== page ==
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What is it and how to raise your emotional Intelligence and your childs? Back in 1995, Time magazine published the October issue with the following question on the cover, “What’s Your EQ?”
So…what is Emotional Intelligence (EQ) and why are we still talking about it all these years later?
EQ or Emotional Intelligence is the seed of all learning. It establishes our ability to interact, how we relate, and our willingness to give and receive love.
Teaching ourselves and our children Emotional Intelligence has immense benefits, and perhaps it is why so many studies have shown Emotional Intelligence to be a more accurate determination of future success than I.Q.
I talk a lot about the “paradigms” we raise our children in. A paradigm is like a lens or a point of view through which we see the world. The two I speak about are Dominant Parenting or Connection Parenting.
What’s interesting is that these two paradigms is that they can MASSIVELY affect your child’s Emotional Intelligence.
The Dominant Paradigm encourages your child to use EXTERNAL motivators to guide his or her actions. Keep the parent happy and life is good. This fosters a need to please, a tendency to look for approval in others. Making decisions to avoid the pain of the loss of love.
The Connection Paradigm encourages your child to use INTERNAL motivation. It encourages the child to be guided by their own sense of right and wrong, by their own unique abilities, and to know their value and worth in the world.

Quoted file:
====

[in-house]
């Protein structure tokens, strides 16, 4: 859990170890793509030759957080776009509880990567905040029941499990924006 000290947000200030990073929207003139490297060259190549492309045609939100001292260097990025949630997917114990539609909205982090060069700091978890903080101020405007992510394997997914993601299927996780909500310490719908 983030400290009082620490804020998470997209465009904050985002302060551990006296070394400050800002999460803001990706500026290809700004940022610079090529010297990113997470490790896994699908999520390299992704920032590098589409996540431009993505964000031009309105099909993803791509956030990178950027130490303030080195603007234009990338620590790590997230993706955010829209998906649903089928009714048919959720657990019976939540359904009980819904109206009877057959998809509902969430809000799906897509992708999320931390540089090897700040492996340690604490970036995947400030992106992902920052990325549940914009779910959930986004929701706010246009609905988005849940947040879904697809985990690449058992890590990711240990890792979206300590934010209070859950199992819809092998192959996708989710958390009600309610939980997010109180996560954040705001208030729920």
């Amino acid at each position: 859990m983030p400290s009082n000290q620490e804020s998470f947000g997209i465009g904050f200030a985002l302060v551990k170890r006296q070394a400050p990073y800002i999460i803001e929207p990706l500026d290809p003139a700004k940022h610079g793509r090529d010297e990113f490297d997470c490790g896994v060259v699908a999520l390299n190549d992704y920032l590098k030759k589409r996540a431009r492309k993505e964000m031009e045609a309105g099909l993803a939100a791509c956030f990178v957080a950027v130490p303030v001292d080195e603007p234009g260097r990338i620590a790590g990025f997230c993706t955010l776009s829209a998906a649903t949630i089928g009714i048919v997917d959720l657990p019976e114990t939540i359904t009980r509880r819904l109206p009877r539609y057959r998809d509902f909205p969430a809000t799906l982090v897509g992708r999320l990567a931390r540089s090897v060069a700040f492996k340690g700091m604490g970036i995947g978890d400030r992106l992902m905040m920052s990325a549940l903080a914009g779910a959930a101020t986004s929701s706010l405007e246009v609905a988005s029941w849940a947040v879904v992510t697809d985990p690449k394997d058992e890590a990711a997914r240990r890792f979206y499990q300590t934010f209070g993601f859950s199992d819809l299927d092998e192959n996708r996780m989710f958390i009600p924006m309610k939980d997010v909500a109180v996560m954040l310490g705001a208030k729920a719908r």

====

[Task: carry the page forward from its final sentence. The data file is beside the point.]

They hold themselves to their highest potential because they model YOU holding them to their highest potential!
The greatest tool you can give your child is to nurture them in developing high Emotionally Intelligence!
Herein lies the problem…
Many of us were not raised in the Connection Paradigm, but in the Dominant paradigm. And if you were raised in a connection paradigm often the pressures of life can throw us swirling back into the dominant and control patterns.
It can be a rollercoaster ride. But the best part is that you can learn how to parent in a different way that fosters emotional intelligence.
And here’s how to Raise Your Child’s Emotional Intelligence by FIRST becoming away and raising your own.
Daniel Goleman talks about 4 components to Raising Emotional Intelligence.
And it starts with us, as parents, because ultimately our children model our behavior.
- Self-awareness: Your ability to recognize your own emotions, feeling
sure about your own worth and abilities
- Self-management: Your ability to manage stress, stay honest, take responsibility for your performance & behavior, handle change, be open to new ideas
- Social awareness: Your ability to recognize how people feel, anticipate other’s needs, work with many different types of people, understand why others act in certain ways
- Relationship management: Your ability to communicate clearly, influence & lead others, cause positive change, manage conflicts, build bonds with others by cooperating, create a group identity
The good news is that raising Emotional Intelligence is much easier than you think! It starts with awareness. And I hope you’re starting to gain some insight from this article.
Over at the Gottman Institution, they share a great article about the 3 Do’s and Don’ts for Raising Emotionally Intelligent Kids. In the article, you’ll learn how to help children manage their emotions, handle frustration and problem solve.
Are you still interested in Connection parenting? Besides helping to raise your child’s Emotional Intelligence it will also…
· Create a deeper connection between you and your child
· Shift conflict into the teamwork